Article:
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Bullies and the Bullied: The Nature of Bullying in Schools
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  1. Bullies and the Bullied: The Nature of Bullying in Schools Lisa DeSouza Academic and Professional Tutor, University of Nottingham And Joint Acting Principal Educational Psychologist, Nottingham City February 2007

  2. Learning Outcomes • Definitions of bullying in schools • Prevalence of bullying in schools • Effects of bullying • Characteristics of those who bully and those who are bullied • Influence of bystander behaviour • Homophobic and racist bullying • Interventions used in schools to tackle bullying • The role of parents • The role of educational psychologists

  3. What is bullying? • No universal definition • Direct physical aggression • Direct verbal aggression • Indirect aggression/relational bullying

  4. What is bullying? • “We say a child or young person is being bullied, or picked on when another child or young person, or a group of children or young people, say nasty and unpleasant things to him/her. It is also bullying when a child or a young person is hit, kicked threatened, locked inside a room, sent nasty notes, when no-one ever talks to them and things like that. These things can happen frequently and it is difficult for the child or the young person being bullied to defend himself/herself. It is also bullying when a child or young person is teased repeatedly in a nasty way. But it is not bullying when two children or young people of about the same strength have the odd fight or quarrel.” (From Whitney & Smith, 1993; and Olweus, 1989, 1993, 1999)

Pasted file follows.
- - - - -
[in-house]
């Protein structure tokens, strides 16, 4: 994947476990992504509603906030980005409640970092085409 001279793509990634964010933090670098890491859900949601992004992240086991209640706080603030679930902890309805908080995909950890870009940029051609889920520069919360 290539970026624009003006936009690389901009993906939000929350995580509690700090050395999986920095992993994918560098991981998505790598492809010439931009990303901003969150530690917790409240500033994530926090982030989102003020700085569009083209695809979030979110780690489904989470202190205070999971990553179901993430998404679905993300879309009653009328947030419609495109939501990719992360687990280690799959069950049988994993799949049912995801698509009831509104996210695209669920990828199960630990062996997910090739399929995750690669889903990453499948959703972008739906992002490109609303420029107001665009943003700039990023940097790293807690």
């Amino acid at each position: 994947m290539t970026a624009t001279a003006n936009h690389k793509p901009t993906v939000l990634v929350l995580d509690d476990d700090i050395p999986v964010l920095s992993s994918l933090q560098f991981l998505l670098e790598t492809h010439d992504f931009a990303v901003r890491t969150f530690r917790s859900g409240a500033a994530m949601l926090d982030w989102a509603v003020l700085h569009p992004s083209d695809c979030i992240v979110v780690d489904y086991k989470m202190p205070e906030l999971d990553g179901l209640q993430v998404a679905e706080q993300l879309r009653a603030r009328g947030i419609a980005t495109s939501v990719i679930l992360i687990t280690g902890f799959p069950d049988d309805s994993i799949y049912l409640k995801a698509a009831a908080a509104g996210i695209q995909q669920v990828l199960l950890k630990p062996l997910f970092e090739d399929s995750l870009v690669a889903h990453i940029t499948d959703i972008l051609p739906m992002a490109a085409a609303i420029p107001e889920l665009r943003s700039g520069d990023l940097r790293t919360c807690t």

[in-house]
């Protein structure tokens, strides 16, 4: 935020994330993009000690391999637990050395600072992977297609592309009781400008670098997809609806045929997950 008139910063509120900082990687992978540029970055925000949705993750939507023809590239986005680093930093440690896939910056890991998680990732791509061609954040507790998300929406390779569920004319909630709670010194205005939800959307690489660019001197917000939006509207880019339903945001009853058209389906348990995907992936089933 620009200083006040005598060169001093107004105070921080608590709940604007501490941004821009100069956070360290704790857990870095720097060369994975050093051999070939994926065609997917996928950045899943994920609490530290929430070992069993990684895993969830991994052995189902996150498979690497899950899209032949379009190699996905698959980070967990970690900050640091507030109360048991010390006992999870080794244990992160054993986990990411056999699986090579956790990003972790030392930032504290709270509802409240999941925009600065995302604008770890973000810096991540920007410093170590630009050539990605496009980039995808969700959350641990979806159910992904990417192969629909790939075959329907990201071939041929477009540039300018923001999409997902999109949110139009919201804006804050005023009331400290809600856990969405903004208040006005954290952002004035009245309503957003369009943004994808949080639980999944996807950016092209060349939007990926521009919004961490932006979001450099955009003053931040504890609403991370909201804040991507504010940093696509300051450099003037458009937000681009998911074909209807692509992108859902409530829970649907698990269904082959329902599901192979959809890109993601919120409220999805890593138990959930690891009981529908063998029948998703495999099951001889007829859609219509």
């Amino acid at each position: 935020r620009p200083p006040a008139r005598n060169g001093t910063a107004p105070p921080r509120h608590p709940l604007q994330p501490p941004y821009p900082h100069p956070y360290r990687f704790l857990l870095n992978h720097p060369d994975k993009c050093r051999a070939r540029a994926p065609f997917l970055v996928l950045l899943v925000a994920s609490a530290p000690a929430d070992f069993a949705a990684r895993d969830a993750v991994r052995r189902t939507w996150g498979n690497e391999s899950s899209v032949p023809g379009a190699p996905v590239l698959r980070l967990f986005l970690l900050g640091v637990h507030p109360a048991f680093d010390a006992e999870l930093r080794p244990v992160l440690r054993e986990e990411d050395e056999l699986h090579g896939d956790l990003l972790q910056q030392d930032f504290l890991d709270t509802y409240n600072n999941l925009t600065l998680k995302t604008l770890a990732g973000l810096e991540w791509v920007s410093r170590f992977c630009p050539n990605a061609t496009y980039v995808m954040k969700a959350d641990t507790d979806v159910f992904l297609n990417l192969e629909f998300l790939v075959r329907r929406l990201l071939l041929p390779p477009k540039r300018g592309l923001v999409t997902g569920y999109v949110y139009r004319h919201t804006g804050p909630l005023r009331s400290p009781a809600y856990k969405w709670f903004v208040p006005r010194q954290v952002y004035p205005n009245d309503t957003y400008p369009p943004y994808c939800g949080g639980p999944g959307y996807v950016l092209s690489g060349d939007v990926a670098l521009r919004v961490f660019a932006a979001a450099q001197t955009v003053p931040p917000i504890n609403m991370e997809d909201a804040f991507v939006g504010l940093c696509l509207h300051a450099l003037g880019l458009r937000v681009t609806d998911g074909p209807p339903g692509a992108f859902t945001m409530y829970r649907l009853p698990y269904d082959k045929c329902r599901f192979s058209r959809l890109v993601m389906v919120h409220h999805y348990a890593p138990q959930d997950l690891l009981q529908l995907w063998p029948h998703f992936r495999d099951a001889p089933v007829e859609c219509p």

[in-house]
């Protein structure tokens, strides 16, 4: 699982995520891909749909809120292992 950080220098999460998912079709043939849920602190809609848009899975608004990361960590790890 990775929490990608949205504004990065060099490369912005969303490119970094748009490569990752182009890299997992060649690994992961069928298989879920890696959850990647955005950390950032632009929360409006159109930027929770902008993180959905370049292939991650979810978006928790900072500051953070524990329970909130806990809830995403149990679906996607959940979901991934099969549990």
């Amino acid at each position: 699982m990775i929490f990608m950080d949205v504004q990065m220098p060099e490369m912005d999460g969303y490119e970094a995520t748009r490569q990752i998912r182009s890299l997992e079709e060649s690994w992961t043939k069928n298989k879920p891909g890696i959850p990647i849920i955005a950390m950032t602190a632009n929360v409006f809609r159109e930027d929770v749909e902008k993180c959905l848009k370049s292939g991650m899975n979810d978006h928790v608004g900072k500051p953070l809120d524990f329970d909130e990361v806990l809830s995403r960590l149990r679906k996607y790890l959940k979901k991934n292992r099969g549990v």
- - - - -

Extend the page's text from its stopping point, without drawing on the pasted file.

5. Prevalence of Bullying in Schools • Rates of bullying vary depending on type of approach used to measure its extent • Main measures used: • Children’s self report • Teacher reports • Observational studies • Parental reports • Peer nominations

  6. Prevalence of Bullying in Schools • Physical and verbal bullying in primary schools – estimates range from 8% to 46% (based on self-reports) • Lower proportions of pupils reported bullying in secondary schools • Reporting less likely in schools perceived as being tolerant of bullying • Inaccurate figures due varying definitions of bullying

  7. Why Children are Bullied – Potential Risk Factors • Difficulties with social skills/social competence and self-esteem • Lack of social support systems • Children with special educational needs

  8. Effects of Bullying on Victims • Academic achievement • Mental Health • Physical Health • Adverse effects in adulthood

  9. Characteristics of Those who Bully • Being victimised/bullied • Two groups: socially skilled vs. socially unskilled • More aggressive, lack of empathy • Home backgrounds-less affection, more violence

  10. Effects of Bullying on Bullies • Increased risk of depression • Higher risk of criminal activity

  11. Responses to Bullying • Aggressive response • Passive unconstructive response • Passive constructive response • Assertive response (From Sharp & Cowie, 1994)

  12. Bystander Behaviour • Bullying occurs in groups • Bystanders key in either sustaining or preventing bullying • Bystanders often afraid of becoming involved

  13. Bystander Behaviour “Perhaps the most important factor in combating bullying is the social pressure brought to bear by the peer group rather than the condemnation of individual bullies by someone in authority” (Herbert, 1989; pp79-80)

  14. Role of Bystanders • Assistants • Reinforcers • Outsiders • Defenders (Salmivalli, 1996, 1999)